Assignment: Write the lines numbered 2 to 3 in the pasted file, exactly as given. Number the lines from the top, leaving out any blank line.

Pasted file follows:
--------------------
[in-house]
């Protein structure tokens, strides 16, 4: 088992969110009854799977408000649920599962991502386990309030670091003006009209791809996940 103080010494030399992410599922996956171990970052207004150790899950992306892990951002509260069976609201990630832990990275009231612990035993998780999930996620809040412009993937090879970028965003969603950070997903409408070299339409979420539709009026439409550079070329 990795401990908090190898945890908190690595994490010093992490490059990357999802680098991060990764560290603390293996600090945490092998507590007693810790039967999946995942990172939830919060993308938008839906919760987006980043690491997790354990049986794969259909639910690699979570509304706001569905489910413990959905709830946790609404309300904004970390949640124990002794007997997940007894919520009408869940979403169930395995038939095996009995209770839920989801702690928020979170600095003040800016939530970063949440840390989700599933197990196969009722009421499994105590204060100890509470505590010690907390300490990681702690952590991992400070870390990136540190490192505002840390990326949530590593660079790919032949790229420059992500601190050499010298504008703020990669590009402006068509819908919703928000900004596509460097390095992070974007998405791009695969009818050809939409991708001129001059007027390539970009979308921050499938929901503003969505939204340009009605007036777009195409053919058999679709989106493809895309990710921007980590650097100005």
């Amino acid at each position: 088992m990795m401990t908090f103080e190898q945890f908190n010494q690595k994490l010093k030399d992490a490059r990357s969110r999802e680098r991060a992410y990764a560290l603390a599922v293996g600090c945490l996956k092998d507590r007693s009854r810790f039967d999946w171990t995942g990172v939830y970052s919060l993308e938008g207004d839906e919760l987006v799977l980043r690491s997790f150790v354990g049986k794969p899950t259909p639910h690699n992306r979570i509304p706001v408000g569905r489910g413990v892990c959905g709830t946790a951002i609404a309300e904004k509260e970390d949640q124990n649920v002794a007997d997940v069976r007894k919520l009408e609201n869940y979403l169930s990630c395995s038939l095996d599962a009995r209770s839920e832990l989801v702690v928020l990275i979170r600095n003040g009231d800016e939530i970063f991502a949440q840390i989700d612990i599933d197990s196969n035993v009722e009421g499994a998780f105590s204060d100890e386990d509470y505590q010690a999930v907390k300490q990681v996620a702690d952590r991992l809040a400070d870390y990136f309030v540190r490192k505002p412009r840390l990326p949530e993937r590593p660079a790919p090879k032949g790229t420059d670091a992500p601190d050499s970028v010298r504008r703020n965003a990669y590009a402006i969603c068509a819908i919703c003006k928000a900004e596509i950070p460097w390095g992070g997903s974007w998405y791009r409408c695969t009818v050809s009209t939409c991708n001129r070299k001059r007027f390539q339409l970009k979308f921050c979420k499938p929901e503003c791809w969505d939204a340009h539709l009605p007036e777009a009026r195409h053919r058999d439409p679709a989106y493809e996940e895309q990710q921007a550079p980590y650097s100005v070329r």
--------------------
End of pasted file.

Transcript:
């Protein structure tokens, strides 16, 4: 088992969110009854799977408000649920599962991502386990309030670091003006009209791809996940 103080010494030399992410599922996956171990970052207004150790899950992306892990951002509260069976609201990630832990990275009231612990035993998780999930996620809040412009993937090879970028965003969603950070997903409408070299339409979420539709009026439409550079070329 990795401990908090190898945890908190690595994490010093992490490059990357999802680098991060990764560290603390293996600090945490092998507590007693810790039967999946995942990172939830919060993308938008839906919760987006980043690491997790354990049986794969259909639910690699979570509304706001569905489910413990959905709830946790609404309300904004970390949640124990002794007997997940007894919520009408869940979403169930395995038939095996009995209770839920989801702690928020979170600095003040800016939530970063949440840390989700599933197990196969009722009421499994105590204060100890509470505590010690907390300490990681702690952590991992400070870390990136540190490192505002840390990326949530590593660079790919032949790229420059992500601190050499010298504008703020990669590009402006068509819908919703928000900004596509460097390095992070974007998405791009695969009818050809939409991708001129001059007027390539970009979308921050499938929901503003969505939204340009009605007036777009195409053919058999679709989106493809895309990710921007980590650097100005």
């Amino acid at each position: 088992m990795m401990t908090f103080e190898q945890f908190n010494q690595k994490l010093k030399d992490a490059r990357s969110r999802e680098r991060a992410y990764a560290l603390a599922v293996g600090c945490l996956k092998d507590r007693s009854r810790f039967d999946w171990t995942g990172v939830y970052s919060l993308e938008g207004d839906e919760l987006v799977l980043r690491s997790f150790v354990g049986k794969p899950t259909p639910h690699n992306r979570i509304p706001v408000g569905r489910g413990v892990c959905g709830t946790a951002i609404a309300e904004k509260e970390d949640q124990n649920v002794a007997d997940v069976r007894k919520l009408e609201n869940y979403l169930s990630c395995s038939l095996d599962a009995r209770s839920e832990l989801v702690v928020l990275i979170r600095n003040g009231d800016e939530i970063f991502a949440q840390i989700d612990i599933d197990s196969n035993v009722e009421g499994a998780f105590s204060d100890e386990d509470y505590q010690a999930v907390k300490q990681v996620a702690d952590r991992l809040a400070d870390y990136f309030v540190r490192k505002p412009r840390l990326p949530e993937r590593p660079a790919p090879k032949g790229t420059d670091a992500p601190d050499s970028v010298r504008r703020n965003a990669y590009a402006i969603c068509a819908i919703c003006k928000a900004e596509i950070p460097w390095g992070g997903s974007w998405y791009r409408c695969t009818v050809s009209t939409c991708n001129r070299k001059r007027f390539q339409l970009k979308f921050c979420k499938p929901e503003c791809w969505d939204a340009h539709l009605p007036e777009a009026r195409h053919r058999d439409p679709a989106y493809e996940e895309q990710q921007a550079p980590y650097s100005v070329r």